Banksy's now-defunct anti-amusement park art installation, aptly-named Dismaland.


Walk into an abandoned seaside resort in a town 18 miles South-west of Bristol, and you might find something a bit disturbing—or, you might have, during the run of Banksy's now-defunct anti-amusement park art installation, aptly-named Dismaland. Inside the park, you can find parodies of all those things that we found joy in as children, such as a deteriorating building reminiscent of Sleeping Beauty's famous castle in Disneyland, or a sad-looking park employee wearing mouse ears and holding a dozen sad, black balloons. If you were so inclined, you might have contemplated the philosophical implications of your own vanity and taken a picture of yourself at the “selfie hole,” probably a reference to less innocent holes that adorn the walls of seedy public men's bathrooms. You might have visited an interesting park bench and sat next to a woman being attacked by a swarm of crazed seagulls bent on stripping her of her lunch and her dignity. You might have strolled by a few disturbing carnival games or, a little more on the “normal” side of things, watched an entertaining comedy show after sundown. Banksy offered the park as “entry-level anarchism” for those who wished to visit it.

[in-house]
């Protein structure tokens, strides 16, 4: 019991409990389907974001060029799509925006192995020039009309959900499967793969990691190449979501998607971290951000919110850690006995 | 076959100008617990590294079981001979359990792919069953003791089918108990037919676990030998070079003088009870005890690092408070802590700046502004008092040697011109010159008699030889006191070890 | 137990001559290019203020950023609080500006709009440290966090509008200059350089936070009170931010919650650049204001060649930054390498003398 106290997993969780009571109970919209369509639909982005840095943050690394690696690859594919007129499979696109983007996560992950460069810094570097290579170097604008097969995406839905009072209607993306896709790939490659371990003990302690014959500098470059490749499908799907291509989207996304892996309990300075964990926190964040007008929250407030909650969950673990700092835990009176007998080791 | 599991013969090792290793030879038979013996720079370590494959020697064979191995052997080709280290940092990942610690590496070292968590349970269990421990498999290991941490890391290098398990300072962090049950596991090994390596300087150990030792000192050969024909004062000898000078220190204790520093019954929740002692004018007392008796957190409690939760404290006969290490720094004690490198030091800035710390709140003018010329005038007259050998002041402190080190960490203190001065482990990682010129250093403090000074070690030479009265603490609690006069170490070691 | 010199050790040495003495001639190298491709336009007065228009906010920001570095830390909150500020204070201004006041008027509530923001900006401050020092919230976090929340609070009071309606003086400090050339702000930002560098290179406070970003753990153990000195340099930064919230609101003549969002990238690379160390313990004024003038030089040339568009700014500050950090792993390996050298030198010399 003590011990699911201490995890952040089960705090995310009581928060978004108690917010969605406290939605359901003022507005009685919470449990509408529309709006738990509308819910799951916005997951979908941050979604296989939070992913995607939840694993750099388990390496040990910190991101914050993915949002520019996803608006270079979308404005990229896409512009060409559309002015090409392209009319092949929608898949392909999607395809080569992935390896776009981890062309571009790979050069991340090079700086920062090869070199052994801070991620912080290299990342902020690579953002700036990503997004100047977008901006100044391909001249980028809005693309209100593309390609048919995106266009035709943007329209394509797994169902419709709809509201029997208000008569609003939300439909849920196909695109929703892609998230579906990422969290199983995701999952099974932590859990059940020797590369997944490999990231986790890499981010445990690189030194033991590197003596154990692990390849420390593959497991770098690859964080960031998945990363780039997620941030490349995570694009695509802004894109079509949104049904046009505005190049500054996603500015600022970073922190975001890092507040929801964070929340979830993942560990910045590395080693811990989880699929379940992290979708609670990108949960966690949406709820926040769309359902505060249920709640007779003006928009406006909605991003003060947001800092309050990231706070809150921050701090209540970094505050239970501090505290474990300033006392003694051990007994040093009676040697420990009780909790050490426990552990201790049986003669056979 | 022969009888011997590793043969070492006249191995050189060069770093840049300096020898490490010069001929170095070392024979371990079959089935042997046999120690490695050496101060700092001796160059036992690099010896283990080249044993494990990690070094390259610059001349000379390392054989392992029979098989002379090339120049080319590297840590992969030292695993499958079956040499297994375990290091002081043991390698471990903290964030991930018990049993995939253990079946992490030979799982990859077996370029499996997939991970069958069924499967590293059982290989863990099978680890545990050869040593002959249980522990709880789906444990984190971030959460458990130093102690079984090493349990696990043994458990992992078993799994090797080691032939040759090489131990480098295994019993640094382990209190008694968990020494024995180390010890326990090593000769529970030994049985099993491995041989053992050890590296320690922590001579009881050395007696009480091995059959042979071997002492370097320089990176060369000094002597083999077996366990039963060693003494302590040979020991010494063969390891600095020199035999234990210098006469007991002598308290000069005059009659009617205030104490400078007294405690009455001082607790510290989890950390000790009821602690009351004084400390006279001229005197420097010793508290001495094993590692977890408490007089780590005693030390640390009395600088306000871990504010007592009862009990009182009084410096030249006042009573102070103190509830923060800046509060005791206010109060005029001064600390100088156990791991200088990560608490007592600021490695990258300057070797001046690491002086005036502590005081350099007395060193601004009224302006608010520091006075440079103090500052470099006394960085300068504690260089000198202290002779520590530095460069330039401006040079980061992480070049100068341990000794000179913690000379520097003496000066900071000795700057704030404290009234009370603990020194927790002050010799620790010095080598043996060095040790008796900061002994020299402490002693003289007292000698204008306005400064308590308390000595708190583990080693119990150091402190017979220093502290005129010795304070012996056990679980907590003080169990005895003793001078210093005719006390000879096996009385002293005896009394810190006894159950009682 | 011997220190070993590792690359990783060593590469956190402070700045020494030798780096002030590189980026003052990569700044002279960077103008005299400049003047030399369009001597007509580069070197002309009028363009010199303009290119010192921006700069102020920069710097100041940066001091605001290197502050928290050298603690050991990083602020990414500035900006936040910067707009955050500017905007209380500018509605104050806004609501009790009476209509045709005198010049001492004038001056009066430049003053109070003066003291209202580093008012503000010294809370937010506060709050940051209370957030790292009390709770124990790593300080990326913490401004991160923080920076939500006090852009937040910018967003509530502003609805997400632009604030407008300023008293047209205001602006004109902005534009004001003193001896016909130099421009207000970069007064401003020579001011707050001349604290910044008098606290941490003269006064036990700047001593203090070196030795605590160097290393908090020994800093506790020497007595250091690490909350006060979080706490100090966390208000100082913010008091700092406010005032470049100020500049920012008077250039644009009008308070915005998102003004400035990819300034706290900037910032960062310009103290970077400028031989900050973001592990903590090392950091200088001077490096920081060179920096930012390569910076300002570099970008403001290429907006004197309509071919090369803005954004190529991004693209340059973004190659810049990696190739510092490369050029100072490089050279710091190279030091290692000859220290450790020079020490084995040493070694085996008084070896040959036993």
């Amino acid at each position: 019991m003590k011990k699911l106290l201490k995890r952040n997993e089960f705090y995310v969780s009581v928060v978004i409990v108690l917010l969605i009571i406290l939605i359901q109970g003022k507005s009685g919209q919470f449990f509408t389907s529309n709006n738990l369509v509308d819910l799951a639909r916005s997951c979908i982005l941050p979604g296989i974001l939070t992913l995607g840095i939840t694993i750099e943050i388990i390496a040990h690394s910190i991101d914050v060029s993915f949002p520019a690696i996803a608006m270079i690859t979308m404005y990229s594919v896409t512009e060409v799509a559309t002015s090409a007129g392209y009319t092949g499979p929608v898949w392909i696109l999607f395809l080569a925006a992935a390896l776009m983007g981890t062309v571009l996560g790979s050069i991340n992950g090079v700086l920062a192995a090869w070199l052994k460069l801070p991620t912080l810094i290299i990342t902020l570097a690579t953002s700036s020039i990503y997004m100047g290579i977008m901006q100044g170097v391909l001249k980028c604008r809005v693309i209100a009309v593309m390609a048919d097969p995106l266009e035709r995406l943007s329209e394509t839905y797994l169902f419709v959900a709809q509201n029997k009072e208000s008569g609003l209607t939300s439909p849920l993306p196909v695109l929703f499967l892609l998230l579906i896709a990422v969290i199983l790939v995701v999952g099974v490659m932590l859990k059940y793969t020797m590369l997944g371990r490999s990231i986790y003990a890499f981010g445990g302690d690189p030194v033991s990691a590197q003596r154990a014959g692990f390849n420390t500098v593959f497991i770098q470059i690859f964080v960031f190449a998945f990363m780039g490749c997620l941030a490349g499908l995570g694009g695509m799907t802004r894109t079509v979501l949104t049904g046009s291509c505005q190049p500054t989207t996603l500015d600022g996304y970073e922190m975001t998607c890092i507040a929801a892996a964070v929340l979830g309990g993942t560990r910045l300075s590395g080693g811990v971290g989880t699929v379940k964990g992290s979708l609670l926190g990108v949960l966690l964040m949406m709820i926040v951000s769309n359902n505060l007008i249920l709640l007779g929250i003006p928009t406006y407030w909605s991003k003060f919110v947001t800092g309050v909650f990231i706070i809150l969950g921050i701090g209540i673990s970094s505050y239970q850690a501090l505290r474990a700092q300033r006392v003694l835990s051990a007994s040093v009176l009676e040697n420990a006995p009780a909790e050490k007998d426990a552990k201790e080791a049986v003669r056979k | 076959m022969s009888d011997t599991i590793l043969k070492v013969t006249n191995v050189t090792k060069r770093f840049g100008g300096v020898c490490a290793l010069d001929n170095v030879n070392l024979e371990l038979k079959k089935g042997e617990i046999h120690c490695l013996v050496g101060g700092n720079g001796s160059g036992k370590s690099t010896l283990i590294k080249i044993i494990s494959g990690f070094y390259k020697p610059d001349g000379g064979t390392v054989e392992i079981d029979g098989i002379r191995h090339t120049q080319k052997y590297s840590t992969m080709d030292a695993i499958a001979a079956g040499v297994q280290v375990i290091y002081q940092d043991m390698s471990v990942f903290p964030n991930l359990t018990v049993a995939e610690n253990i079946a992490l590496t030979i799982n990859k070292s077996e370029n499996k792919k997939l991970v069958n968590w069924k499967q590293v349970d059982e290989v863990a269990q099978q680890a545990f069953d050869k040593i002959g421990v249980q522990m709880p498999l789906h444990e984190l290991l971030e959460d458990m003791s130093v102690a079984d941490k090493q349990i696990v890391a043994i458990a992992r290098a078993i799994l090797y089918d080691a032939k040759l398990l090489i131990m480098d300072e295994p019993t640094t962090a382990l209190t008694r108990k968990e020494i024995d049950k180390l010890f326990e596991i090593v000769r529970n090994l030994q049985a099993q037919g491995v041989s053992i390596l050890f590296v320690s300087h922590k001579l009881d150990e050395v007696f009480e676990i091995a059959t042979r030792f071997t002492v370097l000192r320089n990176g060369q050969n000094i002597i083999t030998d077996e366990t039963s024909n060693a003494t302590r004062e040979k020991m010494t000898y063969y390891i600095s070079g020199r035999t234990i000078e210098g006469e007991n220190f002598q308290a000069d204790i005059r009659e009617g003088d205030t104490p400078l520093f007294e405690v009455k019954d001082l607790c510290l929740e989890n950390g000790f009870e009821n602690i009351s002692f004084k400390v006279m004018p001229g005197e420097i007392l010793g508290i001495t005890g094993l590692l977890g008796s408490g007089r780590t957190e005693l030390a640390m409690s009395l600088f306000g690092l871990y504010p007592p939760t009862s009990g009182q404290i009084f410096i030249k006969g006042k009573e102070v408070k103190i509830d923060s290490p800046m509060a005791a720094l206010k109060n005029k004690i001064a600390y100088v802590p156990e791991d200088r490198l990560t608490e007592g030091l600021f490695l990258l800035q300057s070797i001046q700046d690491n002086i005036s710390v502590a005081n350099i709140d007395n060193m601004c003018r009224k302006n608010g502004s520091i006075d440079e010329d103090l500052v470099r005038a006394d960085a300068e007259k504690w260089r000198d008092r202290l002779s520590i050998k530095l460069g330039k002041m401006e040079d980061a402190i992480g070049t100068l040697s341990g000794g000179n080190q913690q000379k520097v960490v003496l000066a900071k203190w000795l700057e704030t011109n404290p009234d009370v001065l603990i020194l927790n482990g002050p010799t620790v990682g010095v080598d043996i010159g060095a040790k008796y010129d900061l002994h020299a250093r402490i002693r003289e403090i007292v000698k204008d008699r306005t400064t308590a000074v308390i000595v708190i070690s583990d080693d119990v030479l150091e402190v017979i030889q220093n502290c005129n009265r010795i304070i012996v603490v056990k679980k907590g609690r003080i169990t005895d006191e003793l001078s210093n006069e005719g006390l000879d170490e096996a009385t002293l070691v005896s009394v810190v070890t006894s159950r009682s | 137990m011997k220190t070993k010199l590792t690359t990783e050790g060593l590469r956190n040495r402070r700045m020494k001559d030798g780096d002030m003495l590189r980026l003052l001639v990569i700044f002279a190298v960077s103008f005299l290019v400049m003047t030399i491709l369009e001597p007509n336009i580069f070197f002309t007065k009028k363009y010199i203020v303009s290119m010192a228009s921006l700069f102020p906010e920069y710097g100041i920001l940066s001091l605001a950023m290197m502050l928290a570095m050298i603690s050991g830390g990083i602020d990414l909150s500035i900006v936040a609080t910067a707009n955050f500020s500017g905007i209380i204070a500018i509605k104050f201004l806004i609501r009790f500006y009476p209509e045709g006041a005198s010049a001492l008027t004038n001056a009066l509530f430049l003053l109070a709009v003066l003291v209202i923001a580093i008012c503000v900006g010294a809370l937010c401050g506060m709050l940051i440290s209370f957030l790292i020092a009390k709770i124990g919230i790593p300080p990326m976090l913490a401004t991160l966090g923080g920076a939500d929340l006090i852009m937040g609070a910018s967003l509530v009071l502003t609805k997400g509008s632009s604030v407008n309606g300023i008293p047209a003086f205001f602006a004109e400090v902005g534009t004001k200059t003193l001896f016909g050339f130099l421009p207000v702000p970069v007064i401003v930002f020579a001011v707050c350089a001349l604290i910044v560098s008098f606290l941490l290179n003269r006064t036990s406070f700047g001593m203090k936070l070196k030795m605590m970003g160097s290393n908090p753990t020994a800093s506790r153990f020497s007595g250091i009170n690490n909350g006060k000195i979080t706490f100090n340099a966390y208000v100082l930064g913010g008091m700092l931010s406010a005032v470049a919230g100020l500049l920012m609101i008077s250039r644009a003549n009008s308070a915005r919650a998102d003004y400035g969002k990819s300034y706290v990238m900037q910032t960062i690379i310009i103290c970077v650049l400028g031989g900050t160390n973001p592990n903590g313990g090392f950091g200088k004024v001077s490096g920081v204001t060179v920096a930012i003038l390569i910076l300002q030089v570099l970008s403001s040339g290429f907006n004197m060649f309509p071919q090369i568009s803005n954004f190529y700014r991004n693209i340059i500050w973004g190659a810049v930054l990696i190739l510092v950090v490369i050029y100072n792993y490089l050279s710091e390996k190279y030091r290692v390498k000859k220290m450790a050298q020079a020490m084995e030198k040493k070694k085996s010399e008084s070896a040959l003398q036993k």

Of course, if this whole sick, twisted look at our consumerist culture isn't your sort of thing, maybe you were lucky to have missed this event, which was open for merely 5 weeks, between August 21st and September 27th, 2015. Tickets were sold for £3 a piece, and 4,000 patrons were allowed to enter per day, resulting in over 150,000 people visiting the park by the end of its run. The set, which included many different works by 58 different artists (and ten works created by Banksy himself), including the artists Damien Hirst , Jenny Holzer, and Jimmy Cauty, was rich with interesting and challenging installations, sculptures, and graffiti art. Of particular note, was the piece Horse Scaffolding Sculpture by Ben Long, and Big Rig Jig by Mike Ross, which had also been on display in 2007's Burning Man.

The general theme of this pop-up art installation, which had been built in secret before being unveiled, was a stab at Capitalist culture, and in particular the princess-and-pixie-dust fantasy world that was built by the likes of Disney in order to make money by appealing to families and children. Dismaland, by contrast, is explicitly not meant to be viewed by children, according to Banksy himself, and is meant to be a disturbing criticism of consumerism that offers a satirical view at superficial tourism. Ironically, the town of Weston-super-Mare, where the installation was built, benefited greatly from tourism revenue during the time when the theme park was open.

The event drew generally good reception from the masses, and many celebrities flocked to the theme park once it was open. Critics, on the other hand, were more divided. Some of them saw the satire of the park be simply “too easy,” while others found it to be too depressing. Still others found the art on display to be simply bad.

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